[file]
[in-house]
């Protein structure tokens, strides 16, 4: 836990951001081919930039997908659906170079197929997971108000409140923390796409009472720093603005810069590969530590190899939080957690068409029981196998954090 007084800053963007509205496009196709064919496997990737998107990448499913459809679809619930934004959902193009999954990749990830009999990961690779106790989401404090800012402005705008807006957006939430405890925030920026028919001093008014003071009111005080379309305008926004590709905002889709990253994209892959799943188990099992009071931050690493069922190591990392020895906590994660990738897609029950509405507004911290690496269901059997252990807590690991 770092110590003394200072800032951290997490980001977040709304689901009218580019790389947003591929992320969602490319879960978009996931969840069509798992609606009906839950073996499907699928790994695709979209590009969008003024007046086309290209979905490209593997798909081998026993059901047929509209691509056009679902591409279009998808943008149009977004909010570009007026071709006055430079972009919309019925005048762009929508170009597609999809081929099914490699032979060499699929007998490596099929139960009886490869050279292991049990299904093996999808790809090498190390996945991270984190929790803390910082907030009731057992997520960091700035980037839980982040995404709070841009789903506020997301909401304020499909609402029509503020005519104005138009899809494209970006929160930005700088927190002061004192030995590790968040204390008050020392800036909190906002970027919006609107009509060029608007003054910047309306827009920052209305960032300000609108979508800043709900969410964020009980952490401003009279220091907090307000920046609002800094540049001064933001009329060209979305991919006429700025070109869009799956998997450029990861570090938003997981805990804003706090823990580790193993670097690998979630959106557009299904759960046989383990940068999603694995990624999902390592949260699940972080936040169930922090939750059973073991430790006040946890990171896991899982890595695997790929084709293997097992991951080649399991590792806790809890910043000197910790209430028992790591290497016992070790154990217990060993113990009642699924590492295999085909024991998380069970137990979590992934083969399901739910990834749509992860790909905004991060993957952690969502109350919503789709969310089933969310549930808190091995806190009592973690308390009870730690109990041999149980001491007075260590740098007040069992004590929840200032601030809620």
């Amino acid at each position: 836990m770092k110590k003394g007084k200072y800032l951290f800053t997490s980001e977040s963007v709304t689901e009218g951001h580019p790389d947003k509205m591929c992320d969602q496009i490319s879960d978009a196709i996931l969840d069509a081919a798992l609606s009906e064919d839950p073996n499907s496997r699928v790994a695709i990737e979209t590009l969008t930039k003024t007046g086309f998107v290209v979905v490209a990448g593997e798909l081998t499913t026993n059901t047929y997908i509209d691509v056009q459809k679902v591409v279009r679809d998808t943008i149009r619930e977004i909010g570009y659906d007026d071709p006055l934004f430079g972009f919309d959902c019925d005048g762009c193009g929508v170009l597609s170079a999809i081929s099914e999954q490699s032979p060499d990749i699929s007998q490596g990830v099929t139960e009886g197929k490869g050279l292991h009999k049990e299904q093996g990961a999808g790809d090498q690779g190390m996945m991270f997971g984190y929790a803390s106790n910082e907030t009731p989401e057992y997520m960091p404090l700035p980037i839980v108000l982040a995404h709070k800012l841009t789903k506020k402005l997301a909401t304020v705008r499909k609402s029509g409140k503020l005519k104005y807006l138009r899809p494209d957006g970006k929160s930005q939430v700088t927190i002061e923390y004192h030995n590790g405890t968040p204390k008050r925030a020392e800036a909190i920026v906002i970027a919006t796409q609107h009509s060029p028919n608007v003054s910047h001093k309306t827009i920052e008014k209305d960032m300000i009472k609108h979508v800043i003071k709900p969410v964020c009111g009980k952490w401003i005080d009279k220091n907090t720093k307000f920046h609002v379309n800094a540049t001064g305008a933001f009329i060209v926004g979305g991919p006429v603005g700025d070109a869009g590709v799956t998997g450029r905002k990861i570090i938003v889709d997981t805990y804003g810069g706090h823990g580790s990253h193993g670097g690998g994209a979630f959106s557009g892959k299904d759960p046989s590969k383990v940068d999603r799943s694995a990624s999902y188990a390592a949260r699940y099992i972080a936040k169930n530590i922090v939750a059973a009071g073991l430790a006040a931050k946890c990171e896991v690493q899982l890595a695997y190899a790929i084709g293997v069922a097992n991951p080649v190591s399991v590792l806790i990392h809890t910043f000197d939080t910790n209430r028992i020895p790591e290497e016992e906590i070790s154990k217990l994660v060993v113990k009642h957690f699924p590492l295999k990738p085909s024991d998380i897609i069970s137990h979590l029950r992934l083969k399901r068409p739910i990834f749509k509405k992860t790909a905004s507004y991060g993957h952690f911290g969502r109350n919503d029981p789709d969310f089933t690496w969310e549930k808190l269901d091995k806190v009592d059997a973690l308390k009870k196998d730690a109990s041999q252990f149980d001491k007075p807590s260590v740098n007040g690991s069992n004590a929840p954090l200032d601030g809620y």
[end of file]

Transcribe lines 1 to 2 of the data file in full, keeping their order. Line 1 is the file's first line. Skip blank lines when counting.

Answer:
[in-house]
């Protein structure tokens, strides 16, 4: 836990951001081919930039997908659906170079197929997971108000409140923390796409009472720093603005810069590969530590190899939080957690068409029981196998954090 007084800053963007509205496009196709064919496997990737998107990448499913459809679809619930934004959902193009999954990749990830009999990961690779106790989401404090800012402005705008807006957006939430405890925030920026028919001093008014003071009111005080379309305008926004590709905002889709990253994209892959799943188990099992009071931050690493069922190591990392020895906590994660990738897609029950509405507004911290690496269901059997252990807590690991 770092110590003394200072800032951290997490980001977040709304689901009218580019790389947003591929992320969602490319879960978009996931969840069509798992609606009906839950073996499907699928790994695709979209590009969008003024007046086309290209979905490209593997798909081998026993059901047929509209691509056009679902591409279009998808943008149009977004909010570009007026071709006055430079972009919309019925005048762009929508170009597609999809081929099914490699032979060499699929007998490596099929139960009886490869050279292991049990299904093996999808790809090498190390996945991270984190929790803390910082907030009731057992997520960091700035980037839980982040995404709070841009789903506020997301909401304020499909609402029509503020005519104005138009899809494209970006929160930005700088927190002061004192030995590790968040204390008050020392800036909190906002970027919006609107009509060029608007003054910047309306827009920052209305960032300000609108979508800043709900969410964020009980952490401003009279220091907090307000920046609002800094540049001064933001009329060209979305991919006429700025070109869009799956998997450029990861570090938003997981805990804003706090823990580790193993670097690998979630959106557009299904759960046989383990940068999603694995990624999902390592949260699940972080936040169930922090939750059973073991430790006040946890990171896991899982890595695997790929084709293997097992991951080649399991590792806790809890910043000197910790209430028992790591290497016992070790154990217990060993113990009642699924590492295999085909024991998380069970137990979590992934083969399901739910990834749509992860790909905004991060993957952690969502109350919503789709969310089933969310549930808190091995806190009592973690308390009870730690109990041999149980001491007075260590740098007040069992004590929840200032601030809620």